Dec 8th, 2019
Hello and welcome to season 2 episode 55 of The Berean Manifesto, brought to you by The Ekklesian House. This is Pastor Bill and over the next 10 minutes or so we are going to wrap up our four-part series looking at 1 Corinthians 13:7, “(Love) bears all things, believes all things, hopes all things, and endures all things.” In this our final installment, we are going to look at love enduring all things.
Right out of the gate, I want to make it clear that this verse is in no way endorsing any form of abuse. There isn’t one scripture that can be legitimately used to defend abuse. Anyone who tries to defend, excuse, or diminish abuse of any kind using scripture is enabling and themselves engaging in abuse. That is inexcusable behavior and should not be tolerated. I implore you, if you are being abused, get licensed help. If the abuse is physical, first get to safety, then get licensed help. I’m not talking about your long-time friend Idgie, nor am I talking about going to your pastor. If you and your abuser are both under the regular care of the same pastor, then they most assuredly lack the objectivity to offer appropriate counsel. I’m talking about a licensed, trained, fully certified professional.
Before we get into examining what Paul intended here with “endures all things” let’s talk about that while writing in English we generally describe items following an almost intuitive pattern of opinion – size – age – shape – color – origin – material - purpose. And when making lists based on opinions we usually start from the most important and work our way down from there. Greek does not have these rules, nor do we find these idiosyncrasies of phrasing. When building a sentence in Greek the author can jumble the words in almost pretty much any order they want, and the sentence will still mean the same thing. Paul, however, has the predictability of ordering items in his lists with the most important coming in at the end. I.e. Faith, Hope, and Love, with the greatest of these being love. etc…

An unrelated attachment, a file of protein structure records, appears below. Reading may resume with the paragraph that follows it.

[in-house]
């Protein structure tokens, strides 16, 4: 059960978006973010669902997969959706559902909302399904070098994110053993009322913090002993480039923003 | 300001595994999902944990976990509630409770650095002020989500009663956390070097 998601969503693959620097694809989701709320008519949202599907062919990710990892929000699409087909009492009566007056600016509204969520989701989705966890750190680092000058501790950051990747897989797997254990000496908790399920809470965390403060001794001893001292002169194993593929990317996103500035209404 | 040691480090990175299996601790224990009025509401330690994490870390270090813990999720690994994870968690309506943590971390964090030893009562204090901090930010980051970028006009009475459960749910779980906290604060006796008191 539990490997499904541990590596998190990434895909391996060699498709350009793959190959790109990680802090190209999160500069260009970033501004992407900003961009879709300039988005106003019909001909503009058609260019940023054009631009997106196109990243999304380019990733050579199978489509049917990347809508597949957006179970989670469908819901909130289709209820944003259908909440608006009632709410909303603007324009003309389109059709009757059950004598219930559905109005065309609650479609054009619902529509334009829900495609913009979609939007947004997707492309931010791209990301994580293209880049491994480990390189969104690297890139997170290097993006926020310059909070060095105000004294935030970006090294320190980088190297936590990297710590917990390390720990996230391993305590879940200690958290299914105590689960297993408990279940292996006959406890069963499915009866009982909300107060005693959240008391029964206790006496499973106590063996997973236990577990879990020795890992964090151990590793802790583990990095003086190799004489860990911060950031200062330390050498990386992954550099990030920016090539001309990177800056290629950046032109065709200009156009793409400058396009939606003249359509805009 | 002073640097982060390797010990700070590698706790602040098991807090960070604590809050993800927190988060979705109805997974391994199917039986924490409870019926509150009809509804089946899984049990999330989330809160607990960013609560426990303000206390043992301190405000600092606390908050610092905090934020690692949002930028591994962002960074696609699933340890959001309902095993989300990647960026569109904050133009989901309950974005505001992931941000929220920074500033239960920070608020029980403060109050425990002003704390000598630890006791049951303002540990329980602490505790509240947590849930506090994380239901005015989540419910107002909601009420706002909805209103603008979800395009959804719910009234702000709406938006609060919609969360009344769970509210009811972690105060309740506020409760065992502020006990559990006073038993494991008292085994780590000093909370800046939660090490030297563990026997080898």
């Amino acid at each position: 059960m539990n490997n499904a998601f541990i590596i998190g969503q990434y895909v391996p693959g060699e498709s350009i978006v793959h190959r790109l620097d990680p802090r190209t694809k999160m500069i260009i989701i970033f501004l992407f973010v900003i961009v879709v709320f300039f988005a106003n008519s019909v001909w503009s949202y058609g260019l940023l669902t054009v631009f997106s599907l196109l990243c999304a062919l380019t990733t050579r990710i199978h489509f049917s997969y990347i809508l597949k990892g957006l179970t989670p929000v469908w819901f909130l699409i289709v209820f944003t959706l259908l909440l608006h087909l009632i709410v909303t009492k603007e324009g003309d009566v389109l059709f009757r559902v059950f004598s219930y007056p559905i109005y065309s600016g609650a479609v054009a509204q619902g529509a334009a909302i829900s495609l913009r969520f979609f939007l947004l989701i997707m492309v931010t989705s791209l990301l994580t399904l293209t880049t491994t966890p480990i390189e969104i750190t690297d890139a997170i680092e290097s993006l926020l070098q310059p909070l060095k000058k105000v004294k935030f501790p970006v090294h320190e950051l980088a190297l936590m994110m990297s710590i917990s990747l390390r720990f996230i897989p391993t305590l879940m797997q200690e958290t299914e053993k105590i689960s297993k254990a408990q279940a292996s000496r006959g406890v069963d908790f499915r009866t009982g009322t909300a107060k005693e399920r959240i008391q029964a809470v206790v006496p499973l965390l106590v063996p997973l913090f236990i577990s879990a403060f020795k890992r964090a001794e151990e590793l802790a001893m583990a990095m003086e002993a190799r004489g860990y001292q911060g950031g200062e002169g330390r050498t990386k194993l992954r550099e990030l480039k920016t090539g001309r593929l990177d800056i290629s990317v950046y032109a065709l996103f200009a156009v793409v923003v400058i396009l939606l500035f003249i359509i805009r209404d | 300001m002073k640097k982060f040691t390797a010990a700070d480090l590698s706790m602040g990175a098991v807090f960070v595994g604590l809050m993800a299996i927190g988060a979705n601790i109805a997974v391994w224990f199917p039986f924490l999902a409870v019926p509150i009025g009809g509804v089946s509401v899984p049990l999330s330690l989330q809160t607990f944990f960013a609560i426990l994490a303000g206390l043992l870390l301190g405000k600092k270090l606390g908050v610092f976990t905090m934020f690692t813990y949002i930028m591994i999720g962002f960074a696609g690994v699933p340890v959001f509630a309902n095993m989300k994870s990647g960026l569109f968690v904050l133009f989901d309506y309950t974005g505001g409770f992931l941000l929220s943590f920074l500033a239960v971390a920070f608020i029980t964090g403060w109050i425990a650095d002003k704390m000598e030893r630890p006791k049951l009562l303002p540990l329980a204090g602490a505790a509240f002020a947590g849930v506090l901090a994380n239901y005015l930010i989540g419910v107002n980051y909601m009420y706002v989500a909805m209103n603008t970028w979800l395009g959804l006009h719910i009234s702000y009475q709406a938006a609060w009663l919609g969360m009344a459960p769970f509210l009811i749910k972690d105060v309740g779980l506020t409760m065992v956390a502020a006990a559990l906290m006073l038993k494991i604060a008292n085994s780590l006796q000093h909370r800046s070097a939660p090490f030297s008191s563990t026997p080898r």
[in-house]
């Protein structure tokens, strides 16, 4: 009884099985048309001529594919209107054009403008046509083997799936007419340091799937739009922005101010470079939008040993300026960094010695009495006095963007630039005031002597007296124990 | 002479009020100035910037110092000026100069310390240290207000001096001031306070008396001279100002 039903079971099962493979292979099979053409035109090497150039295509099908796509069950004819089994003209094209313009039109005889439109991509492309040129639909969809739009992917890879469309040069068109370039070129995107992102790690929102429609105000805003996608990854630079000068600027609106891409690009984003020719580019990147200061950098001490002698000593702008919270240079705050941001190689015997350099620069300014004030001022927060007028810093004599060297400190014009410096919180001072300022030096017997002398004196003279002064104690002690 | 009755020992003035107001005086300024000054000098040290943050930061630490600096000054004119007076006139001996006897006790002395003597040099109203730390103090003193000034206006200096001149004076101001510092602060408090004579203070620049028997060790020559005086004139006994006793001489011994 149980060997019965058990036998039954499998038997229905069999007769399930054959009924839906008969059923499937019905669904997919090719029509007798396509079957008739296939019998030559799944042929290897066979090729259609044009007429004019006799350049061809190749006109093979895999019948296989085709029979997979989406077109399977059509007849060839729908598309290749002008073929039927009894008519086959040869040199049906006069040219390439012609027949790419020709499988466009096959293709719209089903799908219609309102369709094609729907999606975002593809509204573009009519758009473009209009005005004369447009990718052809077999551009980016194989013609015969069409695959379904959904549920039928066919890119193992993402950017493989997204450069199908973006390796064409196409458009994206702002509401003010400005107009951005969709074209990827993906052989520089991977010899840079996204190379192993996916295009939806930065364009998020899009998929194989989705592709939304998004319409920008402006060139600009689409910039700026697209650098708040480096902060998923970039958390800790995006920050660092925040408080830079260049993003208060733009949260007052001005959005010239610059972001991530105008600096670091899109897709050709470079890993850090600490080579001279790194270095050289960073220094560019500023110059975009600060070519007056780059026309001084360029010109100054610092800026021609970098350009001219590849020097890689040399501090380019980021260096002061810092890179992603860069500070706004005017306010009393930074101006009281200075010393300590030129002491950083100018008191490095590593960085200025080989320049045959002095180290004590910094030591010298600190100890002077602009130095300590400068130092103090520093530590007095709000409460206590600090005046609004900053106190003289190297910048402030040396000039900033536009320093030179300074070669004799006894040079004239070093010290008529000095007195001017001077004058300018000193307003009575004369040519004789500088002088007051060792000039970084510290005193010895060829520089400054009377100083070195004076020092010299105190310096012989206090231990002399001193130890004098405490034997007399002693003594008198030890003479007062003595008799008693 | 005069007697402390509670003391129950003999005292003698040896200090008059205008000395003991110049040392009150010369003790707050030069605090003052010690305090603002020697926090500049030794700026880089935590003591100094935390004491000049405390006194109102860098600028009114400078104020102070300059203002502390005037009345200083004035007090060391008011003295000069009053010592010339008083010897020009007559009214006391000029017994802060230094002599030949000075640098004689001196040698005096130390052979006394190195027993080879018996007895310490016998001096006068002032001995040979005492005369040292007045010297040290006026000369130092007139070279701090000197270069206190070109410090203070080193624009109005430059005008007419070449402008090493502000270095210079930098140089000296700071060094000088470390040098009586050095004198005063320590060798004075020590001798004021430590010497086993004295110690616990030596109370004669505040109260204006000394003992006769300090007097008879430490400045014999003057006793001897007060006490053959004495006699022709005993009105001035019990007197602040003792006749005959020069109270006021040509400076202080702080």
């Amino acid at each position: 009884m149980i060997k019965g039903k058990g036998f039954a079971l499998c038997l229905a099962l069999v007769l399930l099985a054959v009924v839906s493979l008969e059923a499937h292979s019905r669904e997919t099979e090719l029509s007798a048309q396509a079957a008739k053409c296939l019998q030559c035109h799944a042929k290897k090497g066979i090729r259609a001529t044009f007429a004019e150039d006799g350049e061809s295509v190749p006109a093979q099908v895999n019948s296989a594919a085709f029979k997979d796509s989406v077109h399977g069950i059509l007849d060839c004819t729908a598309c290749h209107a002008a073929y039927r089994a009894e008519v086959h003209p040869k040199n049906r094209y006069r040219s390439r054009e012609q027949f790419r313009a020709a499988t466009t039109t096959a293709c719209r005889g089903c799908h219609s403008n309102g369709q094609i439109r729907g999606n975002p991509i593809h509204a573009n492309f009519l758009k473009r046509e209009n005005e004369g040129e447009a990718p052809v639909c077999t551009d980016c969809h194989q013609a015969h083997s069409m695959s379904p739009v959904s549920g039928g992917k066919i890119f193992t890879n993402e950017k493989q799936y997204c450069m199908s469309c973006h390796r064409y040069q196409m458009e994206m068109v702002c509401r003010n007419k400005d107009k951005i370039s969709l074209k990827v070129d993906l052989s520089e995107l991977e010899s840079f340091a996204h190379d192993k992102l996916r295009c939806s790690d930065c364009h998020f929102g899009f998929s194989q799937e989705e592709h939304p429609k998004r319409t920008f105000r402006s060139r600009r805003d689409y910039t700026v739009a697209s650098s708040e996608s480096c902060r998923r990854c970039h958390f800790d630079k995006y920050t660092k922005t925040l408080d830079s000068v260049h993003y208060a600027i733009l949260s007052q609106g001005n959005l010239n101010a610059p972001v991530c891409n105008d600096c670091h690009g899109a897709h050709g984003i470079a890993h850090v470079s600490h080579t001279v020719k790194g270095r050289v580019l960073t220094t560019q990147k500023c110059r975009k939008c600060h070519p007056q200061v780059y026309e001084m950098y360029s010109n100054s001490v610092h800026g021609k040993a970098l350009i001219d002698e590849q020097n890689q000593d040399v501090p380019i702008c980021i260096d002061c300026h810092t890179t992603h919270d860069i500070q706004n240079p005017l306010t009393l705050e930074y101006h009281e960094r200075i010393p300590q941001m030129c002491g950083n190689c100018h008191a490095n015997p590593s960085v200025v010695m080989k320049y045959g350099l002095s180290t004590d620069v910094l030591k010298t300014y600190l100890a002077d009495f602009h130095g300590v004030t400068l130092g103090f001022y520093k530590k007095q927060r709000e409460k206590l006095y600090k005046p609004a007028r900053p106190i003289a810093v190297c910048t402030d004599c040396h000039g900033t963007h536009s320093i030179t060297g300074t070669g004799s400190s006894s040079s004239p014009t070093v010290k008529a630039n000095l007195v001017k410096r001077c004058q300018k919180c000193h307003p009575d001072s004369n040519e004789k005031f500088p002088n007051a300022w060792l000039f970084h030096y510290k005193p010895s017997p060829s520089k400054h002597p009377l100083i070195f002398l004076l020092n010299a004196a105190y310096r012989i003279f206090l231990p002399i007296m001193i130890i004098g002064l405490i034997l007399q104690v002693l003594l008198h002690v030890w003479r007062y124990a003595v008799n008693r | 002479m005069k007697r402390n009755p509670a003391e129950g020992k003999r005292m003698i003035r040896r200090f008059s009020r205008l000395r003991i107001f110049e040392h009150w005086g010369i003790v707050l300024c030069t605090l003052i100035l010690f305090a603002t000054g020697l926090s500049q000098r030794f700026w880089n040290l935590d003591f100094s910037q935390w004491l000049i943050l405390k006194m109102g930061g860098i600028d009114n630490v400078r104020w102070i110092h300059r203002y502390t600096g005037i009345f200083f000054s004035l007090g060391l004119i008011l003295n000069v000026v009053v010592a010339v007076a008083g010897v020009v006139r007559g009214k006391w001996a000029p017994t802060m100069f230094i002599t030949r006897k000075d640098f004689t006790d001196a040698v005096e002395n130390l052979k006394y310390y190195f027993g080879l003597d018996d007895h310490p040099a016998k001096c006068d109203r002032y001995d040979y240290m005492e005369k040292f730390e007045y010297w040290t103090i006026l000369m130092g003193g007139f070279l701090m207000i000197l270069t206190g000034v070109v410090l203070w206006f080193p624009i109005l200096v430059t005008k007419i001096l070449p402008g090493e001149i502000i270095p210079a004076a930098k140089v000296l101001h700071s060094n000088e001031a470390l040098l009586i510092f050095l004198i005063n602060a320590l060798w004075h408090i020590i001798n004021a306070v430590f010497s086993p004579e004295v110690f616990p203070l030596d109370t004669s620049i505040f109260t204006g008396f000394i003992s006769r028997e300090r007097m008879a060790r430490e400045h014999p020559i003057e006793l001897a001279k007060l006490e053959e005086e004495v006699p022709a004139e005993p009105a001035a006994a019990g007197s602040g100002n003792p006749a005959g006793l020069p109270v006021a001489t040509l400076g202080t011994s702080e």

We find ourselves at what Paul considered the most important of this list where he’s summing up his exposé on what love is; love endures all things. I’m just going to lay it out for you, and then we’ll go back and look at some scripture as a body of proof. What Paul is talking about when he says that love endures all things is that no matter what life throws it’s way, or what hardships come, love isn’t fazed.
Let’s look at what Jesus tells the disciples in Matthew 10:16-25 CSB, “ “Look, I’m sending you out like sheep among wolves. Therefore be as shrewd as serpents and as innocent as doves.  Beware of them, because they will hand you over to local courts and flog you in their synagogues.  You will even be brought before governors and kings because of me, to bear witness to them and to the Gentiles.  But when they hand you over, don’t worry about how or what you are to speak. For you will be given what to say at that hour,  because it isn’t you speaking, but the Spirit of your Father is speaking through you.  “Brother will betray brother to death, and a father his child. Children will rise up against parents and have them put to death.  You will be hated by everyone because of my name. But the one who endures to the end will be saved.  When they persecute you in one town, flee to another. For truly I tell you, you will not have gone through the towns of Israel before the Son of Man comes.  A disciple is not above his teacher, or a slave above his master.  It is enough for a disciple to become like his teacher and a slave like his master. If they called the head of the house ‘Beelzebul,’ how much more the members of his household!”